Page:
…And I think for the better. I remember someone telling me…. eons ago it seems, that when one member of the family is ill the whole family is affected. I think I always knew and understood that on some level but now, after years of confronting a disorder that so many tend to see as lesser and often ignore the significance of, I feel like it has been etched into my very essence.
Depression, anxiety… these are terms we use in our home as everyday discussion. Echo really has never known a time when she would ask where Daddy is and the answer was never at therapy or an appointment. Therapy is a fact of life in our family, and the opportunity to go WITH Daddy (generally when I am indisposed) is quite sought after.
Ken has two people he sees on a regular basis and the one time I was out of state (seriously the ONLY time since I moved here…) Trinity and Echo go to see the therapist… when I got back I was told that she had TEDDIES! and comfy chairs! It was soooo much fun.
Emanuel has a different opinion, he had to go with and then head to a hair cut after… it was fun… except all they did was talk a lot. Apparently this was met with derision as it would have been much more fun to draw or play video games instead of blah blah blah.
I feel right there that we are on the right track. Therapy is seen as fun, it is necessary and good to go to. I want to raise a generation of people who see therapy as something to brag about. Seeing them with Daddy is something to hold your head high about (although, truth be told, the teddies on the first day REALLY set the tone).
Ken’s other appointment meets at a Caribou and is Echo’s new favourite person. Emanuel and I had a date (gotta spend those moments with one on one) and so Echo went with Daddy… They are sooooo nice, oh and she got to play Minecraft on the laptop… but above all, and what she brings up now EVERY time Ken goes without her, is how nice his employment counselor is.
I have seen how my generation (at least the vast majority I talk to) are so secretive about seeing a therapist. I remember in my youth (during my parent’s divorce) how negative it was to see a therapist. It meant you were broken or challenged or that there was obviously something HUGELY wrong with you. This is a stigma that I have worked hard with my children and those receptive around me to remove.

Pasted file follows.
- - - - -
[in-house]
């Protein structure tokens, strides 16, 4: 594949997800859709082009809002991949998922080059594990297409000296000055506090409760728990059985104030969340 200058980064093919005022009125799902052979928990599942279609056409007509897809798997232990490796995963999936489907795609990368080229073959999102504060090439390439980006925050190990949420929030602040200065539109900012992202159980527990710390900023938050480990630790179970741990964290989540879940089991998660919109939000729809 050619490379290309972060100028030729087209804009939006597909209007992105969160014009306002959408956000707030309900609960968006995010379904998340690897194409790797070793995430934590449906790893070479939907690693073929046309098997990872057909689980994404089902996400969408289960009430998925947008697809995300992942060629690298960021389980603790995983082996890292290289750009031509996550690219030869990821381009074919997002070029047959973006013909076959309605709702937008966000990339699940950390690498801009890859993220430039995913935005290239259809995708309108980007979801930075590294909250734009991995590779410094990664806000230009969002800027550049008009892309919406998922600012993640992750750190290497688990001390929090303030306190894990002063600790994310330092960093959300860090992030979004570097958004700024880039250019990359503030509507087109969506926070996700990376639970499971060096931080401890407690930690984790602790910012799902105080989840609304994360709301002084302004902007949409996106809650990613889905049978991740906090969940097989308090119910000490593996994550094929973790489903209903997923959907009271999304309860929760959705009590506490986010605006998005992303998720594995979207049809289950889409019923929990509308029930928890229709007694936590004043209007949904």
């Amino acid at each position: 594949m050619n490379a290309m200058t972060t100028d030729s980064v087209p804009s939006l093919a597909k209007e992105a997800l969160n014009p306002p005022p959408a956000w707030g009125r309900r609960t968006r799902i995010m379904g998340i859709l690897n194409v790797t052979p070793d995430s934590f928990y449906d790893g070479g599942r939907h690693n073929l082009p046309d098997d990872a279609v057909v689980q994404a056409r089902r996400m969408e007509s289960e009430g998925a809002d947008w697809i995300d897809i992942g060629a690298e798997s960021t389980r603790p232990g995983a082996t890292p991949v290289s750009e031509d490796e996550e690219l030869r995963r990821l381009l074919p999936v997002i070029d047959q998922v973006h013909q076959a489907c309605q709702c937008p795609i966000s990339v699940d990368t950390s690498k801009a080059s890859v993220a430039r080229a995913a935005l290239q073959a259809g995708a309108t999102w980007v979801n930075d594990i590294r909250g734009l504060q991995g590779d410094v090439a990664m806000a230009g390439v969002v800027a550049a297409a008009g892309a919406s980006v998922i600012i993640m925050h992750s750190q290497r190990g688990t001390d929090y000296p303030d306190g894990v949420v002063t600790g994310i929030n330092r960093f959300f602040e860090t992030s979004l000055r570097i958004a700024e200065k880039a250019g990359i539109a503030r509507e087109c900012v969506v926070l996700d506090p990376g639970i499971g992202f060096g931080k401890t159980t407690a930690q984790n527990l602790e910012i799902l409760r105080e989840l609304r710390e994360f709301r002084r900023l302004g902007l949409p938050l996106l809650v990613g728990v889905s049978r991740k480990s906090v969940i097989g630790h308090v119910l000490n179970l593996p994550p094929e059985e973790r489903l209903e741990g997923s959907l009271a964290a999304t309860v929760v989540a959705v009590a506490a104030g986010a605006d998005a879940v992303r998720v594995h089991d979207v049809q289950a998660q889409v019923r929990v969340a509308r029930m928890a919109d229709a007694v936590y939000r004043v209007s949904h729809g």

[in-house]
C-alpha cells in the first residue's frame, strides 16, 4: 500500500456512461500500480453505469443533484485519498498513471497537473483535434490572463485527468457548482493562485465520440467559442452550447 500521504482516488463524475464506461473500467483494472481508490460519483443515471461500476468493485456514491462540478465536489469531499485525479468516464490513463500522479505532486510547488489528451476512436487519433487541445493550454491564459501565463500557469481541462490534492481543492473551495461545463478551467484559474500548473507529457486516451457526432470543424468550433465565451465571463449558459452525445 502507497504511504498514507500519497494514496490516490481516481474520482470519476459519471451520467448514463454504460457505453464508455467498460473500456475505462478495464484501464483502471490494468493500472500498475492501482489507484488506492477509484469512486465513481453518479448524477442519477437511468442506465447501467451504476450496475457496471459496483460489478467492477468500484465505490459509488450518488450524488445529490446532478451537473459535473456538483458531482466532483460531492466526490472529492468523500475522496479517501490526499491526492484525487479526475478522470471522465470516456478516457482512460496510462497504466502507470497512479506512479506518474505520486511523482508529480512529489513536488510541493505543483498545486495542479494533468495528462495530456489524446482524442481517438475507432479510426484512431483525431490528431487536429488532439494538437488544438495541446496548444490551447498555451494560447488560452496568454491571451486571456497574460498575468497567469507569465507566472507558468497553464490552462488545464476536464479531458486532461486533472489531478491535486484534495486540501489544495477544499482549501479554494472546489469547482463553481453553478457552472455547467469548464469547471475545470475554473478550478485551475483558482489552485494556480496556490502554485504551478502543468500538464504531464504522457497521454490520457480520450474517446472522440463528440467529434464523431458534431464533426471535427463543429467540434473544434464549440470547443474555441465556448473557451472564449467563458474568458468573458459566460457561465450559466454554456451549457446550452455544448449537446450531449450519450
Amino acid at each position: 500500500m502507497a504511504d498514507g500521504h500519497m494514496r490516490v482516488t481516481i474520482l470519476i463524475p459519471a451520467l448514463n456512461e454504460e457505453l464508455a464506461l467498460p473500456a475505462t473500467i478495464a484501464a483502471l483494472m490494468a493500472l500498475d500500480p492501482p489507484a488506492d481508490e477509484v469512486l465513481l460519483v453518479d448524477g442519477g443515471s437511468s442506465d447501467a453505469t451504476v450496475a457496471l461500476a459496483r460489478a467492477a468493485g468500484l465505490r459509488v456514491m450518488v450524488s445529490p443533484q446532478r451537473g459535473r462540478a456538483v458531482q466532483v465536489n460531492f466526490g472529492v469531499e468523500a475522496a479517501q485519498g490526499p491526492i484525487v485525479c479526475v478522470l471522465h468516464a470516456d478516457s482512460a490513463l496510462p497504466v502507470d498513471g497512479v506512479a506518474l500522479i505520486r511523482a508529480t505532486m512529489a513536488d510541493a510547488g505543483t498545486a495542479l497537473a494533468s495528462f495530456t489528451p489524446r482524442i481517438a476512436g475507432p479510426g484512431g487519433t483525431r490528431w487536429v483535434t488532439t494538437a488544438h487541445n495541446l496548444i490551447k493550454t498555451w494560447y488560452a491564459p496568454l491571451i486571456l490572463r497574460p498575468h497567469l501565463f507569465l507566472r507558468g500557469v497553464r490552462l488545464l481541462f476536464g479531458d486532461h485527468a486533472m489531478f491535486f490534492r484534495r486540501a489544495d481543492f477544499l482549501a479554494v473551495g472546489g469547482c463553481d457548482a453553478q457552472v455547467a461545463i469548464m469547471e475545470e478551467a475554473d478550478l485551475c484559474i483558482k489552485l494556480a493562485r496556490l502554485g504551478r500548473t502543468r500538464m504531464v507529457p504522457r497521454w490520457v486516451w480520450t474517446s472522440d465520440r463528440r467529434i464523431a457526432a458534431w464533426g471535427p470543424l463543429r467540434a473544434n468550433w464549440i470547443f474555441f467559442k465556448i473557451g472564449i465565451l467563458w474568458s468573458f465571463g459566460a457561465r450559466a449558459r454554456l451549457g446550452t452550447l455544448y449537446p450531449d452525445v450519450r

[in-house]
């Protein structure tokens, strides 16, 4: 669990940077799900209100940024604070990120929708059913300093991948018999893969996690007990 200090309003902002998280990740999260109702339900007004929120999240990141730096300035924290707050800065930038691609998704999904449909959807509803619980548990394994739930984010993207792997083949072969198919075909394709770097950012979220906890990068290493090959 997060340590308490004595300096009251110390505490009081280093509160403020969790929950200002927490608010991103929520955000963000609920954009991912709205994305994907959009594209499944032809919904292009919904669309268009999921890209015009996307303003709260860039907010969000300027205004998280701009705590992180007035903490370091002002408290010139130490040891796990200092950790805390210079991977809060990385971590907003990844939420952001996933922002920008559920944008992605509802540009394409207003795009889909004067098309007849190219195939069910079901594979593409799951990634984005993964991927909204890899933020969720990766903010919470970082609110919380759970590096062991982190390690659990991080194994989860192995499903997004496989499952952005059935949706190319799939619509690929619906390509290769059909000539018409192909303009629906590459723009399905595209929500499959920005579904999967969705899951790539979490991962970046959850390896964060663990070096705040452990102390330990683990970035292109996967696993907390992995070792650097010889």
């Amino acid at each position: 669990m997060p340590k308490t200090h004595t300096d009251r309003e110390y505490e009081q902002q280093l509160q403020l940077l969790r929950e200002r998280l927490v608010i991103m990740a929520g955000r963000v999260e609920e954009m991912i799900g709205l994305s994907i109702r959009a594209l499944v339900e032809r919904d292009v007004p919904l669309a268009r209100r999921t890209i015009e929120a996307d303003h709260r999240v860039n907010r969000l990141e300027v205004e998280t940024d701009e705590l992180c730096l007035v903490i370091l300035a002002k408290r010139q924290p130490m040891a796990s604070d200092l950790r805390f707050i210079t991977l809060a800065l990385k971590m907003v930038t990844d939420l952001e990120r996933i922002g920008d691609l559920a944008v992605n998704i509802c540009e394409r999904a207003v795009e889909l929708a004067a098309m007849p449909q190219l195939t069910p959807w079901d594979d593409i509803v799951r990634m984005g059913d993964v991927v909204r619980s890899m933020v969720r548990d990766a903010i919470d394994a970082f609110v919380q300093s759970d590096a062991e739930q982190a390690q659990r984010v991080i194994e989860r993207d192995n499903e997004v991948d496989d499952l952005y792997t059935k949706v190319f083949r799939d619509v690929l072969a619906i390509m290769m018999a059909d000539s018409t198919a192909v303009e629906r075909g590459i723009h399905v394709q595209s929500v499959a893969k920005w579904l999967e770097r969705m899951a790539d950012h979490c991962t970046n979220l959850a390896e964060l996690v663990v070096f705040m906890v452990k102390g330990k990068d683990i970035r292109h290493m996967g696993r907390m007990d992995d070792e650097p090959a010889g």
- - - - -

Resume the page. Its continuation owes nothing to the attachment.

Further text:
Medication can only take you so far with a mental disorder, finding the source, the reasons, sorting out the feelings… this is so crucial to a future that is not a roller coaster of healthy and unhealthy life. The ability to speak to someone without a connection to your problems or your personal life is often life saving. So BRAVO you are working on you and BRAVO you know that just talking to those you love is not always enough. And to those who say it makes you lesser, well then they really have no idea how much stronger you are going to be at the end of all this.
This is a very timely subject in my life right now, friends, friend’s children, family… there are many people in my like (and the lives of my children) who REQUIRE help, who WANT help, who have SOUGHT AFTER help… this is something I feel should be celebrated. It is easier to be sick than to get well. That is the scary part. It is easier to give in then fight back. I have always felt victories should be celebrated, no matter how small… and trust me, at times all there is is the tiny victories to cling to. That step into the therapist’s office is huge and the continuing trend of going and being honest and truthful should be celebrated. You have chosen to get well, and in turn, your family will be better for it. What is, at first, a private battle is honestly a wonderful success story for the whole family.